“Dad, we’re going to get through this, and we’re going to get through it together with God’s help.” That’s what my son Peter told me after he was diagnosed at age 14 with Ewing sarcoma, a rare type of bone cancer.
At the time, I wanted so badly to take his cancer from him and shield him from the pain, but Peter had an unwavering trust in his faith, his family, and his community to support him through whatever lay ahead. He knew that with this support system he could handle this battle with cancer.
Faith and Resilience
For 18 months, Peter fought, and our family—my wife, Peter’s brother and sister, and me—fought right alongside him. After months of scans and blood work, radiation and chemotherapy, and multiple surgeries to remove the tumor growing in his pelvis, we thought he was cured.
Peter was a passionate athlete who enjoyed playing soccer and skiing. I remember his orthopedic surgeon telling him that he wouldn’t be able to do those sports, or even run again, after the surgery to remove the tumor from his pelvis. However, the doctor said, Peter could probably golf, a sport that was new to him.
When we walked out of that appointment, Peter looked at me, and without any sense of sadness, said, “I guess I need to work on my golf game.” Moments like that, which encapsulate Peter’s resilience, motivate me to this day.
Shortly after finishing his treatment, however, what we thought was pneumonia in Peter’s lungs turned out to be a recurrence of the cancer, which had spread throughout his body. Peter quickly enrolled in a clinical trial, but the treatment being investigated in that study ultimately did not stop the spread of his disease. In 2005, at age 16, Peter passed away.
Riding in Peter’s Memory
Peter’s strength and resilience was part of the reason I signed up to ride in his honor in the Bristol Myers Squibb’s Coast 2 Coast 4 Cancer, a cross-country bike ride to help raise funds for cancer research, through the V Foundation. This foundation gives 100% of the donations to cancer research and programs.
As I was training for the bike ride, I often thought about Peter’s journey with cancer. The training rides were 60 and 70 miles long, with hill workouts. I had never ridden that long before. Rain or shine, hot or cold, it didn’t matter, I was riding.
There were times I asked, “What am I doing out here?” Then I would think about my son, the suffering he went through, the treatments he endured, and how his positive attitude was unwavering. During those hard moments of training I reminded myself that this was minor in comparison to what Peter went through.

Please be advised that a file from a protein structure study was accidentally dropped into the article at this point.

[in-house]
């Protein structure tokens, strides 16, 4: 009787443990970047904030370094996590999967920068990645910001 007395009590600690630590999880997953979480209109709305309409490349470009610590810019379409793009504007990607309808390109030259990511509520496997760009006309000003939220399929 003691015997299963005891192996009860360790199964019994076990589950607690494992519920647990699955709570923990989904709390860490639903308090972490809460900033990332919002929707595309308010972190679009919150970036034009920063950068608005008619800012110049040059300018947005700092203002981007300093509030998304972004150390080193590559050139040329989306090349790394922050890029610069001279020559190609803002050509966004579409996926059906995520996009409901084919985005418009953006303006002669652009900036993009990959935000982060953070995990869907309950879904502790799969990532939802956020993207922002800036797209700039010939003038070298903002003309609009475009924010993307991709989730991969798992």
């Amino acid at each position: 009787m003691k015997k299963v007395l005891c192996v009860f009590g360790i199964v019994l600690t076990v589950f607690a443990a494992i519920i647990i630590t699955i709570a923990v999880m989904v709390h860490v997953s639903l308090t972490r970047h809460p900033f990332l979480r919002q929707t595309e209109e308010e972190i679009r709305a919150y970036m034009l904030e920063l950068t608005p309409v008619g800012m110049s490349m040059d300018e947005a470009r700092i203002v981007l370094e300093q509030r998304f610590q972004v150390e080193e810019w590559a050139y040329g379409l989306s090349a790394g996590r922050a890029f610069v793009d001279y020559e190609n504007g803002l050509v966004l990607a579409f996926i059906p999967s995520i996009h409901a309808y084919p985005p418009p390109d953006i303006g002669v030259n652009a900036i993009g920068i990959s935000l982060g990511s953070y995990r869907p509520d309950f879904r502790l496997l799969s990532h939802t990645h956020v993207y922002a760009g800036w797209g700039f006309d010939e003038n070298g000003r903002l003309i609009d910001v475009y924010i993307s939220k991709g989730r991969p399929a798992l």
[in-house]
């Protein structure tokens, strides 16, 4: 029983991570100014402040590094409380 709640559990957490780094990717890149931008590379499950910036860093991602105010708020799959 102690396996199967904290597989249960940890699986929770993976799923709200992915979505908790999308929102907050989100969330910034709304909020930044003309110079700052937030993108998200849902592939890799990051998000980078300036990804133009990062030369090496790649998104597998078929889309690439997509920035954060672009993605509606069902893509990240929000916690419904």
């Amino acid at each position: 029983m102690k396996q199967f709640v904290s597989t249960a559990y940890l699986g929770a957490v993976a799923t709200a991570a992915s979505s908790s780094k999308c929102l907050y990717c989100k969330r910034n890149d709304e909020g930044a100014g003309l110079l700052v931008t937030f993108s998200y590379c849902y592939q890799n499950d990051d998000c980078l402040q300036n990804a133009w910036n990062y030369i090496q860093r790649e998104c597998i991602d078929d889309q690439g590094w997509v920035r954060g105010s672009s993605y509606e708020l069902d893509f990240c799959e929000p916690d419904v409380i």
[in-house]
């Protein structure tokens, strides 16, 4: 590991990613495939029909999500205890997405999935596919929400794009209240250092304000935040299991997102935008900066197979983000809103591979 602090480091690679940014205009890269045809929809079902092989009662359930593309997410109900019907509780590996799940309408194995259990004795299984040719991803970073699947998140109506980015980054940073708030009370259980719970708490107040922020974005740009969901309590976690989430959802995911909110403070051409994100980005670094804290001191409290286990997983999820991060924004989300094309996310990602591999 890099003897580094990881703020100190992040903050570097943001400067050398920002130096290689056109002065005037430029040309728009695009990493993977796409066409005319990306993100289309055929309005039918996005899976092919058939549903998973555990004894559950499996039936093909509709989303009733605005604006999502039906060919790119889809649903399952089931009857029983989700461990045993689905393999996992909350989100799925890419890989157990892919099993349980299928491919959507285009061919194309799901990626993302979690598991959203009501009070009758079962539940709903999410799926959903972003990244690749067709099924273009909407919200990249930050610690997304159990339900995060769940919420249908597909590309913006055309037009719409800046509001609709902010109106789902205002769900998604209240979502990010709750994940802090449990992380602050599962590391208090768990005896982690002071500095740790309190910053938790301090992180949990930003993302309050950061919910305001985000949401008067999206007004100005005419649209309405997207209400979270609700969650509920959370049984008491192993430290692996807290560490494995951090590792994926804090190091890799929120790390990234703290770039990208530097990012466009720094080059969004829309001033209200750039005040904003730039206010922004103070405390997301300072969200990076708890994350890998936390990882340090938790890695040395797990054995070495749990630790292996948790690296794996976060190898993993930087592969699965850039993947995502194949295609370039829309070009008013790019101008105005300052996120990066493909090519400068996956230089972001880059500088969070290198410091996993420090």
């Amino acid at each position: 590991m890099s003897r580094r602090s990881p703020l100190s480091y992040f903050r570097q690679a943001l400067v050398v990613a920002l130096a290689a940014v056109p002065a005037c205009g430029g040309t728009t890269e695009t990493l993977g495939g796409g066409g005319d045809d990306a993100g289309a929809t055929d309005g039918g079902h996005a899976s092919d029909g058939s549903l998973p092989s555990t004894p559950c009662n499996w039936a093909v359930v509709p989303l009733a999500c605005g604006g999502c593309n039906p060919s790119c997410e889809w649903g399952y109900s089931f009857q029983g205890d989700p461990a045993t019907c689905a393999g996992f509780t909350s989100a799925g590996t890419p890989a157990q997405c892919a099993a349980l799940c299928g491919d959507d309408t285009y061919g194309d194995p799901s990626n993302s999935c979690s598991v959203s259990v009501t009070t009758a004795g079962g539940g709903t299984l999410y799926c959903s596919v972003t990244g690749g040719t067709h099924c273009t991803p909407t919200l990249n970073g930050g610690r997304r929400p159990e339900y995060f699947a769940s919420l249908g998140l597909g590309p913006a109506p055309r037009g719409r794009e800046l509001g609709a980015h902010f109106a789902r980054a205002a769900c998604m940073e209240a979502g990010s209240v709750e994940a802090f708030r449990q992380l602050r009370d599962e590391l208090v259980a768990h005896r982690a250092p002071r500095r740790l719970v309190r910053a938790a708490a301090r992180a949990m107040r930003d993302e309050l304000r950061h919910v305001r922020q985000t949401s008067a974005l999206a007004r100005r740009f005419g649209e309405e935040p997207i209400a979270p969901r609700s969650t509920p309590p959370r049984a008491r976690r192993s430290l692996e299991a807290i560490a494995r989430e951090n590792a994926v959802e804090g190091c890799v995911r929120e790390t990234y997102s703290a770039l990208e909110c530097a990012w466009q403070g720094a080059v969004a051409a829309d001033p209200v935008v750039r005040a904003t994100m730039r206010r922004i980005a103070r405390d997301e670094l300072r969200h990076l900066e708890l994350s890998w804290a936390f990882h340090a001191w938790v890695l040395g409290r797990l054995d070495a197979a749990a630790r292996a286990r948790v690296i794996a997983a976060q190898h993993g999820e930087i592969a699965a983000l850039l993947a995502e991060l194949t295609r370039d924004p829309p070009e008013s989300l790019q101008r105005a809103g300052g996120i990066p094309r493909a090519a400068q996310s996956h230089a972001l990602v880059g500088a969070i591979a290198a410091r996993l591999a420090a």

On September 8, 2021, I set out from Cannon Beach, Oregon, and on September 10, I finished riding more than 200 miles away in Walla Walla, Washington.
Overall, 18 teams of riders relayed across the country before the final riders finished at the Jersey Shore, on October 1. I’m just a small cog in this big wheel, but it’s all the small parts coming together that make something great, from the organizers to the riders, to all those who have supported us along the way.
Together for a Cause
When I began fundraising efforts for the ride, I would share Peter’s story, sometimes on social media, with new colleagues, or with anyone who asked what I was training for. The response was amazing.
Peter’s high school friends reached out to show their support. Some of the neighborhood children even set up a lemonade stand to raise funds. It was supposed to last an hour, but it lasted 4 hours. People came and stayed and hung out in our front yard, and we raised $2,356—all from a lemonade stand.
It’s been a humbling experience to witness my community, near and far, rally around this cause.
Vulnerability & Strength
I once read that vulnerability and shared life stories draw people together. As I shared Peter’s story—his moments of strength and resilience, but also of pain and grief—so many people opened up to me about their personal experience with cancer.
I learned about colleagues who had cancer themselves, and others who had a parent or siblings who had recently passed away from cancer. I even met a barista at the coffee shop I visit who had a rare pediatric bone cancer similar to Peter’s. She donated her tip money for my ride.
I participate in this coast-to-coast ride in honor of Peter, but I also ride for my friends, family, colleagues, and all the other people who have been affected by cancer.
I think back to when Peter was first diagnosed, when he told me that we were going to get through it together. That is still true today—we’re all in this fight with cancer together.